Off-campus UNL users: To download campus access dissertations, please use the following link to log into our proxy server with your NU ID and password. When you are done browsing please remember to return to this page and log out.

Non-UNL users: Please talk to your librarian about requesting this dissertation through interlibrary loan.

Thought That Nature

Trey Moody, University of Nebraska - Lincoln


Thought That Nature is a collection of poems that explores my obsession with the places I have experienced. More specifically, the collection attempts to clearly think through the erroneous ways I think about places. My dissertation's title comes from an Emily Dickinson poem that remarks upon the ways we misunderstand the word "nature" and, thus, how we experience it, evident when she writes, "I thought that nature was enough / Till Human nature came / But that the other did absorb / As Parallax a Flame." While we visually experience places often through observing their "nature," we perceive places through their weather, which is a major interest throughout Thought That Nature, particularly in the twelve-poem sequence "A Weather." Instead of solely focusing on weather observations, this sequence examines the language we use when discussing weather and echoes the late American poet Louis Zukofsky's statement that "the words the and a [...] are weighted with as much epos and historical destiny as one man can perhaps resolve." In addition to weather, Thought That Nature also investigates how cultural history affects how we experience places, most evident in the poems that comprise the collection's second section, "Lancaster County Notebook." Each poem in this sequence grafts original language from The Lewis and Clark Journals with language representative of twenty-first-century Nebraska to create new ways of understanding the historical and the present-day Great Plains. While historically stemming from the pastoral tradition, Thought That Nature is influenced most by three American Modernist poets--Wallace Stevens, William Carlos Williams, and Lorine Niedecker, all of whom share in the exploration of the difficulties of understanding place. Ultimately, Thought That Nature aims to be a contemporary part of this on-going progression from the pastoral tradition, aware of the interconnectedness of everything that comprises nature, while at the same time aware of its inherent inability of ever being able to completely understand this interconnectedness.^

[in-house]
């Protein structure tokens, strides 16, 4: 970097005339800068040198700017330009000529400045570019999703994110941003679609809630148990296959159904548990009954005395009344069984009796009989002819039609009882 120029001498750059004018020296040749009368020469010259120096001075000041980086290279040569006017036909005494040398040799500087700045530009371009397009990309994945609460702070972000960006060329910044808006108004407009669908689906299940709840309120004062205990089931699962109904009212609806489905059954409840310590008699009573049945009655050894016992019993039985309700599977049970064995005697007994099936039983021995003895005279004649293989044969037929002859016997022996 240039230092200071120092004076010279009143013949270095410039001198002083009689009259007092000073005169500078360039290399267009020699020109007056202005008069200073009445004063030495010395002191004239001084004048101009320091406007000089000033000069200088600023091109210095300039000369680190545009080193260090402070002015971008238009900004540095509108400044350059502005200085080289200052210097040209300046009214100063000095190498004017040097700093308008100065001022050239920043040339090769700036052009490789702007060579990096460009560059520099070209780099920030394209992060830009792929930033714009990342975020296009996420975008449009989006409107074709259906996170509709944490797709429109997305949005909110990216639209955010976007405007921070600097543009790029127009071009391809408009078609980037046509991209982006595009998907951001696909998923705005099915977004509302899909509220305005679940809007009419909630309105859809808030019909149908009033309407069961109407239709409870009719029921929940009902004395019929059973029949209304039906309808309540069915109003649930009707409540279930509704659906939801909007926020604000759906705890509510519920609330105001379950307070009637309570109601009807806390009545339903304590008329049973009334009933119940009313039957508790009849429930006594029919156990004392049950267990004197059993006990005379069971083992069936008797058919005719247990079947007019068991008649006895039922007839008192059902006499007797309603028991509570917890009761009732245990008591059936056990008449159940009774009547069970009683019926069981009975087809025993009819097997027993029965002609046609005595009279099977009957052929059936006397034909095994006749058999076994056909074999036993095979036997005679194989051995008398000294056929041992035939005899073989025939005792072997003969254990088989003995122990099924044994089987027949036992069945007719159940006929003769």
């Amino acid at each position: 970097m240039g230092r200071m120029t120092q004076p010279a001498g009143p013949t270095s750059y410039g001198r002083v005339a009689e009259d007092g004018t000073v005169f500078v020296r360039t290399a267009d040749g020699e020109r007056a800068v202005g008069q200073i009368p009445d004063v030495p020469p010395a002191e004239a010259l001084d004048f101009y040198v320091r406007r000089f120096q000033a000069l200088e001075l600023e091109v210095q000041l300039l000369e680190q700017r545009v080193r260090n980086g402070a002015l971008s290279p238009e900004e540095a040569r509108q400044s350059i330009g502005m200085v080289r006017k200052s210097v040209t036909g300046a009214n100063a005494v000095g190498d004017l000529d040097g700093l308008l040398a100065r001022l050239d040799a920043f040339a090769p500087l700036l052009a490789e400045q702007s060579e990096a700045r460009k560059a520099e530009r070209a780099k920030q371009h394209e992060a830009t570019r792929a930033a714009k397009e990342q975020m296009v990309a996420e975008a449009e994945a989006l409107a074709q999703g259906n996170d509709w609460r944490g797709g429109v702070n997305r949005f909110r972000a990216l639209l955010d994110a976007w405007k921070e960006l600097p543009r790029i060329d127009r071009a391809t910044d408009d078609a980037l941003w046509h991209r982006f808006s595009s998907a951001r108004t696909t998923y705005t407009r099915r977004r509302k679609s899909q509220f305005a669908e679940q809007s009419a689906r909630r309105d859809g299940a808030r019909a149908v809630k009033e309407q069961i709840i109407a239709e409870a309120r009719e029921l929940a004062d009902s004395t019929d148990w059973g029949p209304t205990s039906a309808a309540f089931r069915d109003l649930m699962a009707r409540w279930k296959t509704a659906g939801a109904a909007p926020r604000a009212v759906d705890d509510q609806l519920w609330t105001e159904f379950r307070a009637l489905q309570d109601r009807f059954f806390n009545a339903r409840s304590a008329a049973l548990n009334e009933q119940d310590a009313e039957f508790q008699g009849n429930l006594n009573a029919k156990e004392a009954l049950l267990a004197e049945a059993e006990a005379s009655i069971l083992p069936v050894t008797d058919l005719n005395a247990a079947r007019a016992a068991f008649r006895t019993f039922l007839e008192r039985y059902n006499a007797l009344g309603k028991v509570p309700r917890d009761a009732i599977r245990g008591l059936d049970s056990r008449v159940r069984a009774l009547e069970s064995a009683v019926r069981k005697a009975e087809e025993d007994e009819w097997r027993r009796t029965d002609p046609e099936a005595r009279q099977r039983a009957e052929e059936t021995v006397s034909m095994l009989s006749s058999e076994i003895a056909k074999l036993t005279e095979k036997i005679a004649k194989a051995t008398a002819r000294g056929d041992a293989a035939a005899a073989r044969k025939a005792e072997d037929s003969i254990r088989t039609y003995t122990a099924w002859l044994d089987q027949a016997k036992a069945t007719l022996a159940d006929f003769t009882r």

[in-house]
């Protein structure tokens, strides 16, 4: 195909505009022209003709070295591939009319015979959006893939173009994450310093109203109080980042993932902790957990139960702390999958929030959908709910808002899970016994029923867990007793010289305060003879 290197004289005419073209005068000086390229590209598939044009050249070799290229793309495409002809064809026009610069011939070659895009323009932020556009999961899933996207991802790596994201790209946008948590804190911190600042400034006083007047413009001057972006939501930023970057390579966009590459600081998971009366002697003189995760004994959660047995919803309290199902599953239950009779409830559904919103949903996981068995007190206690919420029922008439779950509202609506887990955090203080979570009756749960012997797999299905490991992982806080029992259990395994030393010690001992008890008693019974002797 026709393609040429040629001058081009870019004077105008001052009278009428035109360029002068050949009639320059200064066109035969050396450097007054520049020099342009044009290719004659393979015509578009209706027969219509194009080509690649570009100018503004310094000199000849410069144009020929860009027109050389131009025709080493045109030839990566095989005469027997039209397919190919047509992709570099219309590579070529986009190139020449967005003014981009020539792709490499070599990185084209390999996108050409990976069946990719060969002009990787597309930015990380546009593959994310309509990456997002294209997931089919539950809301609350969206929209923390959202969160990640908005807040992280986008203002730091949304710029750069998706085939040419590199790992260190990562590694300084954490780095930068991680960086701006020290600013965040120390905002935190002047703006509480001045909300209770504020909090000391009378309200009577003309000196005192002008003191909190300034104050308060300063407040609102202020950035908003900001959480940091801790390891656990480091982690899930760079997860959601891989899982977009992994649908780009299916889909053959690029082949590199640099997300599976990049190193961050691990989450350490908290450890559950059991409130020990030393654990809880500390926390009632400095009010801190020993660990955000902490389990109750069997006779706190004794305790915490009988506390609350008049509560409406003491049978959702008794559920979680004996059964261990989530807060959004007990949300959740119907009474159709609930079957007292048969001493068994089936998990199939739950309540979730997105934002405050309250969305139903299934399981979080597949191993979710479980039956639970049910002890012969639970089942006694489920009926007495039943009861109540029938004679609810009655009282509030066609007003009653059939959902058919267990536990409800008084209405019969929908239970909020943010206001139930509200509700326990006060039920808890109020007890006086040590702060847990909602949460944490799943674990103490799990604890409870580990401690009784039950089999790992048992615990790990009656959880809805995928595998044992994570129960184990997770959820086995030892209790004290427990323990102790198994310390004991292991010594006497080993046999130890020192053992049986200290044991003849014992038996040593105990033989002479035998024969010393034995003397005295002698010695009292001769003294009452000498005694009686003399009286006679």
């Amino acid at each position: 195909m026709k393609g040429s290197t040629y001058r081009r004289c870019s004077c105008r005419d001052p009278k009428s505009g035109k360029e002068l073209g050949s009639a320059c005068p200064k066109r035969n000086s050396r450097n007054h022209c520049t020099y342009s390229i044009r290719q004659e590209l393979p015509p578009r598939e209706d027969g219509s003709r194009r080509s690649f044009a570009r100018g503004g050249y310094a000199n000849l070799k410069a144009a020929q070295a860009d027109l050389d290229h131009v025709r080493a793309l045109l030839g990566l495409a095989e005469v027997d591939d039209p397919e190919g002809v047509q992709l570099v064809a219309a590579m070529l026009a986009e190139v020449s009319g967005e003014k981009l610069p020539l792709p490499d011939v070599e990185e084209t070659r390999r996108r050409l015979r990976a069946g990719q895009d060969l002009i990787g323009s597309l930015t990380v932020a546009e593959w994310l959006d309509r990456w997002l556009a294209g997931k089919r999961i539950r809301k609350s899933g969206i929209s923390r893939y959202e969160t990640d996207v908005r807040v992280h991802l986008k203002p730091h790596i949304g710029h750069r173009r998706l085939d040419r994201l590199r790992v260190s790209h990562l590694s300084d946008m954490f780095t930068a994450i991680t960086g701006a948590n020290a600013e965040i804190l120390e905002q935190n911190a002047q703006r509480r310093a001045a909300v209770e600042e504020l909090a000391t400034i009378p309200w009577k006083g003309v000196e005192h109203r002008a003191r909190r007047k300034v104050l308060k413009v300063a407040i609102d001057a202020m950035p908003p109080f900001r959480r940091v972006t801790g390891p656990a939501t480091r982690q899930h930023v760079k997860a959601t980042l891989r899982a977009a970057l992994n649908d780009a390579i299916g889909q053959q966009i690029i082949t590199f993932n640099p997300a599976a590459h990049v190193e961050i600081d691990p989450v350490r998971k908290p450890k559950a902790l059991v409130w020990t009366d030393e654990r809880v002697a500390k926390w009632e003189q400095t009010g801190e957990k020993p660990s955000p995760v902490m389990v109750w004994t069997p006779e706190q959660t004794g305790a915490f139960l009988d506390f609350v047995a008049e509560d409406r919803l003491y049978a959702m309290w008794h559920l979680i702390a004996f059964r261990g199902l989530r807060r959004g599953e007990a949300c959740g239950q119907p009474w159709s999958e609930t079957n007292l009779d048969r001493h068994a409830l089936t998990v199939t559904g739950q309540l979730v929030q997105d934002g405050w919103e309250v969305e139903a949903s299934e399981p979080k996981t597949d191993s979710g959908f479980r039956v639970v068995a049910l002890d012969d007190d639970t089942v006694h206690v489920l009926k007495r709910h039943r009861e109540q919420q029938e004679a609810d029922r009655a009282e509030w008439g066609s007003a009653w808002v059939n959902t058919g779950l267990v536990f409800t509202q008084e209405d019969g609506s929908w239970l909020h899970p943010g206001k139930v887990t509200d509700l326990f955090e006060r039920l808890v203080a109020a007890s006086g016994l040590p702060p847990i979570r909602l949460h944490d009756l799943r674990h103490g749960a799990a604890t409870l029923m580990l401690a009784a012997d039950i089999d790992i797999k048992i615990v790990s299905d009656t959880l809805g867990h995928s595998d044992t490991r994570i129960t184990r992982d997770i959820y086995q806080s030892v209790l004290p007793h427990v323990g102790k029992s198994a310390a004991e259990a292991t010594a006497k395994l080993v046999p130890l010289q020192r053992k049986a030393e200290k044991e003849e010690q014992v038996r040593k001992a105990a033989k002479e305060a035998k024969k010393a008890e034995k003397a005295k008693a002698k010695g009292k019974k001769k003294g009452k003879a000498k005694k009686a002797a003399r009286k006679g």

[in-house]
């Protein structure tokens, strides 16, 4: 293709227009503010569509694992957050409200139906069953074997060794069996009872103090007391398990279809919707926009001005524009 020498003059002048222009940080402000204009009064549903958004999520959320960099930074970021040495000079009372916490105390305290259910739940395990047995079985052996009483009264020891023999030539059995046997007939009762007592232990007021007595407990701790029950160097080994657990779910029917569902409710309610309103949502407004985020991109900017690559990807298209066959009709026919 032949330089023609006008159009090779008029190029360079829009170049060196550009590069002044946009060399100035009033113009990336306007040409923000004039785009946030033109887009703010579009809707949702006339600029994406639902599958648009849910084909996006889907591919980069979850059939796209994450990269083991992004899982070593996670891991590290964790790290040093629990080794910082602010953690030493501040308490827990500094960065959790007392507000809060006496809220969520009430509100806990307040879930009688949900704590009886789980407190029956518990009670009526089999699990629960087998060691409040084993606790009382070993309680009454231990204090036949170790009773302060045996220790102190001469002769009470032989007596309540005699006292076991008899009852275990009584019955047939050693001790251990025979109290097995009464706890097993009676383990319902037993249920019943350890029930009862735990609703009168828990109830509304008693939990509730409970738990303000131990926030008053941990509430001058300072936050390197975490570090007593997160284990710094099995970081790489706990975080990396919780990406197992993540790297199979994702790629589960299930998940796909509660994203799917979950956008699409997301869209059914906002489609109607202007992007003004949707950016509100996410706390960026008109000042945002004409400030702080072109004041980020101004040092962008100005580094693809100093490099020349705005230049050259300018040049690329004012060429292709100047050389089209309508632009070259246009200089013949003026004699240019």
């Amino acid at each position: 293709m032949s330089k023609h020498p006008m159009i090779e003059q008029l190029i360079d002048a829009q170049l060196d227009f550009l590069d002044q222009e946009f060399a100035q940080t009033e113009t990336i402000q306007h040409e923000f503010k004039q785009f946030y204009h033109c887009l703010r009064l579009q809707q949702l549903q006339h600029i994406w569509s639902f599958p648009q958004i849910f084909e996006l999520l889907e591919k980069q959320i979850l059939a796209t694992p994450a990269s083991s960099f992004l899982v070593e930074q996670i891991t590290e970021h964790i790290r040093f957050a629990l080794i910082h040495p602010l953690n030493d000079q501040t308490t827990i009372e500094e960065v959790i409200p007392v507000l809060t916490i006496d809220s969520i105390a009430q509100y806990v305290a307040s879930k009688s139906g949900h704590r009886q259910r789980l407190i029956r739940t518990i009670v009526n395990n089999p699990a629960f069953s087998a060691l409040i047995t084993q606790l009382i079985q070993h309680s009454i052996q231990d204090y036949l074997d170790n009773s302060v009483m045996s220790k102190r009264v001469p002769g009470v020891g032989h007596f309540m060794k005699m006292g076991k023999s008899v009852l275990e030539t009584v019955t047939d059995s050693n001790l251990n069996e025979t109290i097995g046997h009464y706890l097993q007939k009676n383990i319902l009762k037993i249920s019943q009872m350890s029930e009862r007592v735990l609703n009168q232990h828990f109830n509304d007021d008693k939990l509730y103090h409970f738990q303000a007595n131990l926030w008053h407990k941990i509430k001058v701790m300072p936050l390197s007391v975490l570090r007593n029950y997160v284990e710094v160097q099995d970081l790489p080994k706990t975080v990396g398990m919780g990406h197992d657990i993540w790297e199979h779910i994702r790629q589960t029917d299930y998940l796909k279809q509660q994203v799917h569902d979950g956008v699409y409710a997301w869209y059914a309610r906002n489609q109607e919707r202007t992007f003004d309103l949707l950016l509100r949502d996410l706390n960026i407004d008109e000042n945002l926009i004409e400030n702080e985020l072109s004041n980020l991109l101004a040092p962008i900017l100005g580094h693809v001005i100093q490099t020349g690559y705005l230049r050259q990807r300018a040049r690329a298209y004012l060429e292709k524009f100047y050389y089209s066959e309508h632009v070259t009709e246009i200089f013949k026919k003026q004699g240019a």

Subject Area

Literature, American

Recommended Citation

Moody, Trey, "Thought That Nature" (2014). ETD collection for University of Nebraska - Lincoln. AAI3611468.